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Expert advising under checks and balances

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  • Tao Li

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Abstract

This paper attempts to compare the efficiencies of different political institutions (with or without checks and balances) in extracting external “cheap talk” information. We find that a political institution with checks and balances can extract more credible information (measured by the number of signals) from an external partisan expert because no policymaker can unilaterally exploit revealed expert information to her own best advantage. However, there is a tradeoff between signal quantity and distribution under checks and balances, as more signals tend to be distributed more unevenly due to the existence of an “inertia region” where credible communication is more difficult. Institutions using checks and balances are more efficient when conflict of interest between policymakers is relatively small, in which case the signal distribution is less uneven. Copyright Springer-Verlag Berlin Heidelberg 2014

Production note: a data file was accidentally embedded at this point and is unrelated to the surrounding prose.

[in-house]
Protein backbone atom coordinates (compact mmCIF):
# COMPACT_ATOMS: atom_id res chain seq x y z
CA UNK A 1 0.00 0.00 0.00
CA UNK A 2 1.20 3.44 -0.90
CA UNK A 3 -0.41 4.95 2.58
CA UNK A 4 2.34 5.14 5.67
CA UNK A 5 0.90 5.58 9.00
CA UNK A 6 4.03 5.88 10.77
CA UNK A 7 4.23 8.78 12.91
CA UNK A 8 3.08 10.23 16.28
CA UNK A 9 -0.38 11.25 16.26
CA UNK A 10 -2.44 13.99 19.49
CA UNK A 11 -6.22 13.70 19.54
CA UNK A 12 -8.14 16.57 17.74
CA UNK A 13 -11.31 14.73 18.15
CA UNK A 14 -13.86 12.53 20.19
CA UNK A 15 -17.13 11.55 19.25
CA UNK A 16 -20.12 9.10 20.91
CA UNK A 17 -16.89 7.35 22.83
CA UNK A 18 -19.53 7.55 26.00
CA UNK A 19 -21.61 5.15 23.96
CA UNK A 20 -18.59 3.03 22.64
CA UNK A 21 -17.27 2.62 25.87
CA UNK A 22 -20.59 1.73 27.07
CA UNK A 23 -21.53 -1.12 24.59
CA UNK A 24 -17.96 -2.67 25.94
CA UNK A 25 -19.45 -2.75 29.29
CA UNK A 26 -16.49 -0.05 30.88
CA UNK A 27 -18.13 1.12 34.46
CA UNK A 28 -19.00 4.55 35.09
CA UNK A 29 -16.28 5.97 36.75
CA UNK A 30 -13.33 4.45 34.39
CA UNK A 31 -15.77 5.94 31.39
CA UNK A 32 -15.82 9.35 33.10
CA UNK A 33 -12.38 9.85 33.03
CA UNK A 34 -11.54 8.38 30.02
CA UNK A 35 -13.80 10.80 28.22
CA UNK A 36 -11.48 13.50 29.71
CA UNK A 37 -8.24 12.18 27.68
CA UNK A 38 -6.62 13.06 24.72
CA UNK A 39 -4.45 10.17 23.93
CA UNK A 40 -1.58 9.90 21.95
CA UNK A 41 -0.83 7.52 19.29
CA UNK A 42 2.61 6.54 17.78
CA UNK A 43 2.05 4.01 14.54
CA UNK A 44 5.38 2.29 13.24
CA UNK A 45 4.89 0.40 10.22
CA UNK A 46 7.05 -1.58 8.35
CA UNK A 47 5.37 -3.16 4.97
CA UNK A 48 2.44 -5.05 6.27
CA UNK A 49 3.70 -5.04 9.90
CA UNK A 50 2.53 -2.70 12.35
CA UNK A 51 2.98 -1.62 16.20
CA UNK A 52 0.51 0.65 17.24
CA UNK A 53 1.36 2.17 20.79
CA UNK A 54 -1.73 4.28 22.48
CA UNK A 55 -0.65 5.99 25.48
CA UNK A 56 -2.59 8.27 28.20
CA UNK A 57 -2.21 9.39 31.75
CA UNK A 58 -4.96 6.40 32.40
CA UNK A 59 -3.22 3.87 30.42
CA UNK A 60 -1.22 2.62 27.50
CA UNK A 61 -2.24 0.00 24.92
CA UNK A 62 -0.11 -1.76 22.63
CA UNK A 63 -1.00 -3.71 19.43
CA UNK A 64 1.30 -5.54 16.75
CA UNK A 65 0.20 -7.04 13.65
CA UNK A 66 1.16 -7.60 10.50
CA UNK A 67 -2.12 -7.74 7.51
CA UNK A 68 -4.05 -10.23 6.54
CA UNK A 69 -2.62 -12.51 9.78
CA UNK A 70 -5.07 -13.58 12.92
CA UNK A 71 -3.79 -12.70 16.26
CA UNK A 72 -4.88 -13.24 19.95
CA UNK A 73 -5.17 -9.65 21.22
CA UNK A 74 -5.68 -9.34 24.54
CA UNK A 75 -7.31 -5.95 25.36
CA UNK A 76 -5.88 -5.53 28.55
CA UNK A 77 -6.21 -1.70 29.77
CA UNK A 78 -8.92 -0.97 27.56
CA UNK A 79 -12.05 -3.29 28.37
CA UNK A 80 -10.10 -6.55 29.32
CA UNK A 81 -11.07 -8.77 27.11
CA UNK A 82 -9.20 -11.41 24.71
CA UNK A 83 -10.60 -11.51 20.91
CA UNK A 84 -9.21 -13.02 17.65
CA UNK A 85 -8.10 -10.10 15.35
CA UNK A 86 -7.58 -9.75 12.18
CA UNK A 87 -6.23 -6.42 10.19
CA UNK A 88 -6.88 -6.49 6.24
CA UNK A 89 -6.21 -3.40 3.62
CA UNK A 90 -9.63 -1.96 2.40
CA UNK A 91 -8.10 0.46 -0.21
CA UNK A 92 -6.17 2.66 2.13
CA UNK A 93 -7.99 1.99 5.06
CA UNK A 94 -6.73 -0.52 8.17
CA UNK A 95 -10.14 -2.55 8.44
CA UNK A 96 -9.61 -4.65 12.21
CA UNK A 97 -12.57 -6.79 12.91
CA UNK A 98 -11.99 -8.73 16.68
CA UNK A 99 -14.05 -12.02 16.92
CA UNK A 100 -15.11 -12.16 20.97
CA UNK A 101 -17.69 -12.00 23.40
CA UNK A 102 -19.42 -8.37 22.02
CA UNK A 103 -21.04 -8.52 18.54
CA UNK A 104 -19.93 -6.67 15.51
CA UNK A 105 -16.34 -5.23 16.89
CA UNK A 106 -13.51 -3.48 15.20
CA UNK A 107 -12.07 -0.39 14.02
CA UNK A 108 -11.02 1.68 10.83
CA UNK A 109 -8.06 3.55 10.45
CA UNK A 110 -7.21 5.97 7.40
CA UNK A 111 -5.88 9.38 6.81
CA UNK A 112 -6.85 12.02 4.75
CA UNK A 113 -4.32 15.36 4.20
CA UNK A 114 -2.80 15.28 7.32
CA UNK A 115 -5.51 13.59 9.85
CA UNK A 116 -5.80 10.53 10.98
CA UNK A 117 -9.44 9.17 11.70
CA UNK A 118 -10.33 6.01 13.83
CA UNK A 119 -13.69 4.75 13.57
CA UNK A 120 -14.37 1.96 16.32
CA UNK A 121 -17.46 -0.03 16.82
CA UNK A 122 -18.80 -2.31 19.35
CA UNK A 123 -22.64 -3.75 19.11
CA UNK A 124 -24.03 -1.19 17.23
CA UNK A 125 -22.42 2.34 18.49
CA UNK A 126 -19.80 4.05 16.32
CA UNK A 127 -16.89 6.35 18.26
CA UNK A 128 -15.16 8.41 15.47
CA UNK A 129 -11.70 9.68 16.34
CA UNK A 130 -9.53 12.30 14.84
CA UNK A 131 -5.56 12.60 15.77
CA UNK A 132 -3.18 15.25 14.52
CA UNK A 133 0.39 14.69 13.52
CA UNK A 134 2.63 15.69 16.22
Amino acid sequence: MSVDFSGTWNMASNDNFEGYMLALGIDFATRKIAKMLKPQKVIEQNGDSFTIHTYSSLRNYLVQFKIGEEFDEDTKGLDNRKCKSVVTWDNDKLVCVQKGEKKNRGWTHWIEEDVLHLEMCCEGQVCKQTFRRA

Suggested Citation

  • Tao Li, 2014. "Expert advising under checks and balances," Social Choice and Welfare, Springer;The Society for Social Choice and Welfare, vol. 42(2), pages 477-502, February.
  • Handle: RePEc:spr:sochwe:v:42:y:2014:i:2:p:477-502
    DOI: 10.1007/s00355-013-0737-z
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    References listed on IDEAS

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    Cited by:

    1. Bryan J. Noeth & William R. Emmons & Ray Boshara, 2015. "The Demographics of Wealth - How Age, Education and Race Separate Thrivers from Strugglers in Today's Economy. Essay No. 1: Race, Ethnicity and Wealth," Demographics of Wealth, Federal Reserve Bank of St. Louis, pages 1-24.

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